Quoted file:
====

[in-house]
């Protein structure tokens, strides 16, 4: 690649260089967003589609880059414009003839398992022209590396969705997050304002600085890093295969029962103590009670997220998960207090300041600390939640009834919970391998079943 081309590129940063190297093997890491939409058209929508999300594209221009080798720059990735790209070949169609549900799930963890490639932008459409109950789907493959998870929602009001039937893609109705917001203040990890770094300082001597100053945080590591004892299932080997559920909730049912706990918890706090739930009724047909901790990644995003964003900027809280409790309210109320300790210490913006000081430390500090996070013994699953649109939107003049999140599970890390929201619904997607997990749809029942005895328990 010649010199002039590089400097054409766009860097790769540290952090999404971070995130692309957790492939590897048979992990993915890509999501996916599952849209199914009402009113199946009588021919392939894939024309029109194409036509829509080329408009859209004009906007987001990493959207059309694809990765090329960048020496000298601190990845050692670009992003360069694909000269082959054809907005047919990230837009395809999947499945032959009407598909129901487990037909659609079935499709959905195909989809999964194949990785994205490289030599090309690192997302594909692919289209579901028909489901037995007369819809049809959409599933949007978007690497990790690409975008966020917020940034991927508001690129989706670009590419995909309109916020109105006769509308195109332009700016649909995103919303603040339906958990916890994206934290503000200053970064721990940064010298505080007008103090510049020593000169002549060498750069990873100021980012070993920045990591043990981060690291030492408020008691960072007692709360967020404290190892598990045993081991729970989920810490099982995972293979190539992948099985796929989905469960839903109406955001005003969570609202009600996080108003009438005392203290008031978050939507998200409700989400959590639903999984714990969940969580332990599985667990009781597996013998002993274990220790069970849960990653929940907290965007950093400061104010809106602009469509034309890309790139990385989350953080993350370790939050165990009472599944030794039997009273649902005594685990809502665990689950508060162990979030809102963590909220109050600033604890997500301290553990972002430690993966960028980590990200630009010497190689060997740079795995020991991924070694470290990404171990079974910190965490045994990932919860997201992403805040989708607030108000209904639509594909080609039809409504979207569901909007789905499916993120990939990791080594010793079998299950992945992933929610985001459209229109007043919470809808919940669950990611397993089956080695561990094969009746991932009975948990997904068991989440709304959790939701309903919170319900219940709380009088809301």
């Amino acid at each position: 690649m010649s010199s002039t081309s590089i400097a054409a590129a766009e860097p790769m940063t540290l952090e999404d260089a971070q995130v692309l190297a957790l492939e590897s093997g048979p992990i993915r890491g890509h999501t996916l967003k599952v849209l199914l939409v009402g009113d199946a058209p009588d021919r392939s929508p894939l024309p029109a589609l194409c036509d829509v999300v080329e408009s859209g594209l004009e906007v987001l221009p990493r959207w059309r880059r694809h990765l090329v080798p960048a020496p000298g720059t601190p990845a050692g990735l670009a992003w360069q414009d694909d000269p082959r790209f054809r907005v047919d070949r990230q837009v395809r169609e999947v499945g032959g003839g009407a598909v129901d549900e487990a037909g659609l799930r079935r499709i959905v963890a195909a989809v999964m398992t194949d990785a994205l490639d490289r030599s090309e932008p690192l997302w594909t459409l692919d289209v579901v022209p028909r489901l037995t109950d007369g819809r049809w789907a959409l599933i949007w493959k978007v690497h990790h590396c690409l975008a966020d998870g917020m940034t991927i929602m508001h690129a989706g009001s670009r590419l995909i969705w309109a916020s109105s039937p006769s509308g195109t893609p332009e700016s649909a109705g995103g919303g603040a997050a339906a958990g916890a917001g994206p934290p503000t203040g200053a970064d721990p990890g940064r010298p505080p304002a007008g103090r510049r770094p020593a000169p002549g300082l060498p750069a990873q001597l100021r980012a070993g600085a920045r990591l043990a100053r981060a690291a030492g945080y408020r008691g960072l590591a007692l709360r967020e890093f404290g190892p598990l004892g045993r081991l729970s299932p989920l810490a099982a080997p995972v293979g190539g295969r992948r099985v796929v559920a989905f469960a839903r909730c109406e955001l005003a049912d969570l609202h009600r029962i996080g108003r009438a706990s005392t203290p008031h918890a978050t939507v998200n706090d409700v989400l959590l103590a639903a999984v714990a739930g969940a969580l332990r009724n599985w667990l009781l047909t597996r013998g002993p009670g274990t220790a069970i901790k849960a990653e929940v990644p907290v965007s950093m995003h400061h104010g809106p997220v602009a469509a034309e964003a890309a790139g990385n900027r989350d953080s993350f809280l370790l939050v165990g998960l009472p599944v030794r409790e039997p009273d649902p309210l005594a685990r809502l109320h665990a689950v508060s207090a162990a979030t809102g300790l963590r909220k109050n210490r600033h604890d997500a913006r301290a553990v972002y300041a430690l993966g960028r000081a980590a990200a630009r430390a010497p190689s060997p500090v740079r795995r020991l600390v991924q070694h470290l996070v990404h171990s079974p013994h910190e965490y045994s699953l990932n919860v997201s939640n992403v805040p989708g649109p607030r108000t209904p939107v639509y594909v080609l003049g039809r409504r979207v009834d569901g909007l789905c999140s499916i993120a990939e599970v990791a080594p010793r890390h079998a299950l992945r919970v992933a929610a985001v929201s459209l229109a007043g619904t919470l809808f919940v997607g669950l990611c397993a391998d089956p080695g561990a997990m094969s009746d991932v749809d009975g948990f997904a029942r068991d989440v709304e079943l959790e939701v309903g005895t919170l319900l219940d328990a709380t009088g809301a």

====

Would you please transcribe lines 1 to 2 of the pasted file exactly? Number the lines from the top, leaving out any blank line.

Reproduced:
[in-house]
């Protein structure tokens, strides 16, 4: 690649260089967003589609880059414009003839398992022209590396969705997050304002600085890093295969029962103590009670997220998960207090300041600390939640009834919970391998079943 081309590129940063190297093997890491939409058209929508999300594209221009080798720059990735790209070949169609549900799930963890490639932008459409109950789907493959998870929602009001039937893609109705917001203040990890770094300082001597100053945080590591004892299932080997559920909730049912706990918890706090739930009724047909901790990644995003964003900027809280409790309210109320300790210490913006000081430390500090996070013994699953649109939107003049999140599970890390929201619904997607997990749809029942005895328990 010649010199002039590089400097054409766009860097790769540290952090999404971070995130692309957790492939590897048979992990993915890509999501996916599952849209199914009402009113199946009588021919392939894939024309029109194409036509829509080329408009859209004009906007987001990493959207059309694809990765090329960048020496000298601190990845050692670009992003360069694909000269082959054809907005047919990230837009395809999947499945032959009407598909129901487990037909659609079935499709959905195909989809999964194949990785994205490289030599090309690192997302594909692919289209579901028909489901037995007369819809049809959409599933949007978007690497990790690409975008966020917020940034991927508001690129989706670009590419995909309109916020109105006769509308195109332009700016649909995103919303603040339906958990916890994206934290503000200053970064721990940064010298505080007008103090510049020593000169002549060498750069990873100021980012070993920045990591043990981060690291030492408020008691960072007692709360967020404290190892598990045993081991729970989920810490099982995972293979190539992948099985796929989905469960839903109406955001005003969570609202009600996080108003009438005392203290008031978050939507998200409700989400959590639903999984714990969940969580332990599985667990009781597996013998002993274990220790069970849960990653929940907290965007950093400061104010809106602009469509034309890309790139990385989350953080993350370790939050165990009472599944030794039997009273649902005594685990809502665990689950508060162990979030809102963590909220109050600033604890997500301290553990972002430690993966960028980590990200630009010497190689060997740079795995020991991924070694470290990404171990079974910190965490045994990932919860997201992403805040989708607030108000209904639509594909080609039809409504979207569901909007789905499916993120990939990791080594010793079998299950992945992933929610985001459209229109007043919470809808919940669950990611397993089956080695561990094969009746991932009975948990997904068991989440709304959790939701309903919170319900219940709380009088809301």